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post #12 of 21 Old 09-02-2018, 10:20 PM
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Last year, I was visiting a mechanic who works on garden tractors etc. and before he put on his gloves, didnít make any difference the material, he shot a burst of air into them form his air hose....worked wonders,,, Iíve been doing that ever since.
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post #13 of 21 Old 09-02-2018, 11:53 PM
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for me latex and nitrile self destruct quick. when working with stuff i don't want on my hands i use playtex living gloves. cost isn't too much and if careful they will last several months

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post #14 of 21 Old 09-03-2018, 08:08 AM
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I use these as general purpose gloves:

https://www.amazon.com/gp/product/B0...e?ie=UTF8&th=1

And these when I need something heavier.

https://www.amazon.com/gp/product/B0...e?ie=UTF8&th=1

If you want heavy duty like mentioned above, use heavier rubber gloves. Either of the above work good for general purpose work, and keeping products off of your hands. Realize these will rip, and you will likely go through a couple of pairs during a project.

Remember too that a bigger piece of this is reducing your contact to hazardous products, and absorbing them into your skin.
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post #15 of 21 Old 09-03-2018, 04:09 PM
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Latex gloves tend to deteriorate when exposed to non organic solvents. That's why they say not to use Vaseline . . . Never mind.

The nitril hold up very well when used with oil based stains and finishes. The nitril seem to deteriorate when used with the old style Lacquer Thinner and Denatured Alcohol. A double glove seems to stand up long enough to get the job done when using shellac.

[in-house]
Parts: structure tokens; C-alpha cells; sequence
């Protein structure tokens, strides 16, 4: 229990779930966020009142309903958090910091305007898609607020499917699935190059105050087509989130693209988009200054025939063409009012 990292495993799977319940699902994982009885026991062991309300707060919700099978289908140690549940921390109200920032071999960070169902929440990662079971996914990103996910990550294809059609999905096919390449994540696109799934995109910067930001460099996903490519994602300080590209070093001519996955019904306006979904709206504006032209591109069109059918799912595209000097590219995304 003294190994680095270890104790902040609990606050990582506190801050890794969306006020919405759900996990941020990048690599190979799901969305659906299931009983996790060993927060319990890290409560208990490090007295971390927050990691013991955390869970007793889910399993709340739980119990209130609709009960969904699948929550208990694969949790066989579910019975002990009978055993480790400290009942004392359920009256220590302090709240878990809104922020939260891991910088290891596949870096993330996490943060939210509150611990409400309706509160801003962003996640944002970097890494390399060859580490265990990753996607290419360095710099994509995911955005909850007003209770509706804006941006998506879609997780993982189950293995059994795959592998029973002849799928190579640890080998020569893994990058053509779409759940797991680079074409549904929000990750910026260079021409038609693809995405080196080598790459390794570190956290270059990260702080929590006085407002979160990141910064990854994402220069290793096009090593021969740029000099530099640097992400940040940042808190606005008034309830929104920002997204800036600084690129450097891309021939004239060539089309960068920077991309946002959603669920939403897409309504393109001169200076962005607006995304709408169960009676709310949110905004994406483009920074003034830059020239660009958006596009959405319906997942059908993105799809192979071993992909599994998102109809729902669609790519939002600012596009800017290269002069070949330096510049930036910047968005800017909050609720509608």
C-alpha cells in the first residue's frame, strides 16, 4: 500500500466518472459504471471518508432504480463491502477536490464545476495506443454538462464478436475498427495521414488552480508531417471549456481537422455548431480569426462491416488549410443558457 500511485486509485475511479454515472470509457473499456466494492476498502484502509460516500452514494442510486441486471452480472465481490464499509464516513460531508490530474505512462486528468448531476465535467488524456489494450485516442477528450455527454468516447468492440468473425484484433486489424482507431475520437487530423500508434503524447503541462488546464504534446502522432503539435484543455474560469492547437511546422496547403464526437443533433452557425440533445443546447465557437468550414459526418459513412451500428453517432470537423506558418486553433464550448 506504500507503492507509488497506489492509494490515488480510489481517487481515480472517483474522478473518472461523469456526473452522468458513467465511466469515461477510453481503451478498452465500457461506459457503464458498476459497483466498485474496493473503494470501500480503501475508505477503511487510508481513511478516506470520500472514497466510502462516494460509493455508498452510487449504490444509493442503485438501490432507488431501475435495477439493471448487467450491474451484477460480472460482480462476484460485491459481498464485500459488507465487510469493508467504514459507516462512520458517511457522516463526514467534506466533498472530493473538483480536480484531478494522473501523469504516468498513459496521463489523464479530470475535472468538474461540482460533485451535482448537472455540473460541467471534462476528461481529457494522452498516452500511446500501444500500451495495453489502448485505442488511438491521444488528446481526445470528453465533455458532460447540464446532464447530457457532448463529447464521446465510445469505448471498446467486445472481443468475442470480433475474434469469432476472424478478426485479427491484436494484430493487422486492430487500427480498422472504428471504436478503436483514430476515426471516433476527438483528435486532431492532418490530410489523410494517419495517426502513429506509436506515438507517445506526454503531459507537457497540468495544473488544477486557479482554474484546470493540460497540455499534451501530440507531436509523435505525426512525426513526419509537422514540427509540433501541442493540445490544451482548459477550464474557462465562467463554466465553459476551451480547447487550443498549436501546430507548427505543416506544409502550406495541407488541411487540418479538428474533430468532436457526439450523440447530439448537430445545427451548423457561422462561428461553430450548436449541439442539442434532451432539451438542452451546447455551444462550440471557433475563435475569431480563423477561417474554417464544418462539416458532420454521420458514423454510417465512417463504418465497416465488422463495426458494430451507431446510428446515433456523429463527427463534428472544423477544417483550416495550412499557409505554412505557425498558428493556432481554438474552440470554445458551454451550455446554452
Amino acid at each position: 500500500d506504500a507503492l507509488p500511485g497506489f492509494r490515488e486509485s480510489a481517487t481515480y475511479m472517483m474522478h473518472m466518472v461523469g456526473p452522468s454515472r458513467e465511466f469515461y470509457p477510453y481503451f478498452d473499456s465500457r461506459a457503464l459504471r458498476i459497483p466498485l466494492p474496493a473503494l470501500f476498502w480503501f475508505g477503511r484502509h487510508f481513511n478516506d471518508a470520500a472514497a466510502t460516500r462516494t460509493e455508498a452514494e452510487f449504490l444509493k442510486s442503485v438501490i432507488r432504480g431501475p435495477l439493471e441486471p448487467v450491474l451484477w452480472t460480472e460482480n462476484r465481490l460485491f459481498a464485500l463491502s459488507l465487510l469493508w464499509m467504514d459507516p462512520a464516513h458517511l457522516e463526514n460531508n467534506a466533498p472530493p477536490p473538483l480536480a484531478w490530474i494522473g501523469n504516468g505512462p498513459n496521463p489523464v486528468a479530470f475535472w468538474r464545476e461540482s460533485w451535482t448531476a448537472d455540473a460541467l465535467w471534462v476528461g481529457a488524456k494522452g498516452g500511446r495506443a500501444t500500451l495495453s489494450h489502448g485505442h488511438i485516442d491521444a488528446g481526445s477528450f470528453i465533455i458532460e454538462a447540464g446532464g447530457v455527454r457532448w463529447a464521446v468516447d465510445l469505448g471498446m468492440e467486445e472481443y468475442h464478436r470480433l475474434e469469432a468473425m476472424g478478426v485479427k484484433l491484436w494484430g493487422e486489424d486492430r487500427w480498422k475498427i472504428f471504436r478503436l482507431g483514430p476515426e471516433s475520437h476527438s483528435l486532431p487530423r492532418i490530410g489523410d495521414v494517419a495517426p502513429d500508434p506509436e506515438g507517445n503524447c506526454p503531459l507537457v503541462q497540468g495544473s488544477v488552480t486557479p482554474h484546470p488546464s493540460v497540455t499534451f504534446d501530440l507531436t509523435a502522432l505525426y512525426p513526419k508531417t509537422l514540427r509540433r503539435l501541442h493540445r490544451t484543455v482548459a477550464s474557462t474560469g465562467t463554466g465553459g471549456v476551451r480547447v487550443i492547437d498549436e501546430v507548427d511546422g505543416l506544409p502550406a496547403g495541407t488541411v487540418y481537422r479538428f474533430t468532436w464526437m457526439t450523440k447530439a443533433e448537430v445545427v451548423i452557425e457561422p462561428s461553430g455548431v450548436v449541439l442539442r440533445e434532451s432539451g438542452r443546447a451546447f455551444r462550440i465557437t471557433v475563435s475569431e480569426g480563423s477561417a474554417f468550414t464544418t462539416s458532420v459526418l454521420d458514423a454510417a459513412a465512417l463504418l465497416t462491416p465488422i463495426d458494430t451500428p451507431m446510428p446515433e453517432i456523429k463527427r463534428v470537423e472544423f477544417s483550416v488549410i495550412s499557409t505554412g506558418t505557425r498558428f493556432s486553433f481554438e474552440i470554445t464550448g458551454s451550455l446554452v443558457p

The blue ones from Harbor Freight seem to always be on sale. The seem to go for about $9 (not on sale) per box of 100. A serious bargain when you think about it.

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post #16 of 21 Old 09-04-2018, 04:12 PM
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I personally use these. I know they are thinner than some of the other recommendations, but for staining they work great and haven't broken on me yet. Now, I have gone through multiple pair when doing automotive work, but I would expect that since they are thin.


https://www.amazon.com/gp/product/B0...?ie=UTF8&psc=1
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post #17 of 21 Old 09-04-2018, 04:22 PM
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I used to be able to get latex or nitrile gloves from the warehouse store. Now only nitrile.

I think the latex has more stretch. If it is available and cost-effective I will use latex. I don't have a latex allergy; if you do, then it is going to be nitrile.

I am also going to have to find "cuffs". The new "paint/primer" combination is really hard to wash off. Not as hard to wash off as a regular primer, but much harder to wash off than plain paint.

Right now I have white "tattoos" on both of my forearms from painting some flower boxes. They are still there after two showers.

Last edited by Packard; 09-04-2018 at 04:25 PM.
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post #18 of 21 Old 09-04-2018, 05:21 PM
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I use nitrile gloves. My son gets them for me for free. Donít really know if they are better than latex or not, but the price is right.
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post #19 of 21 Old 09-05-2018, 02:07 AM
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I've noticed that the gloves at the HMO are blue nitrile.

Rich
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post #20 of 21 Old 09-05-2018, 02:31 AM
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Been using Nitrile gloves for years, like it way better than latex. Not as stretchy but holds up a lot longer.



-T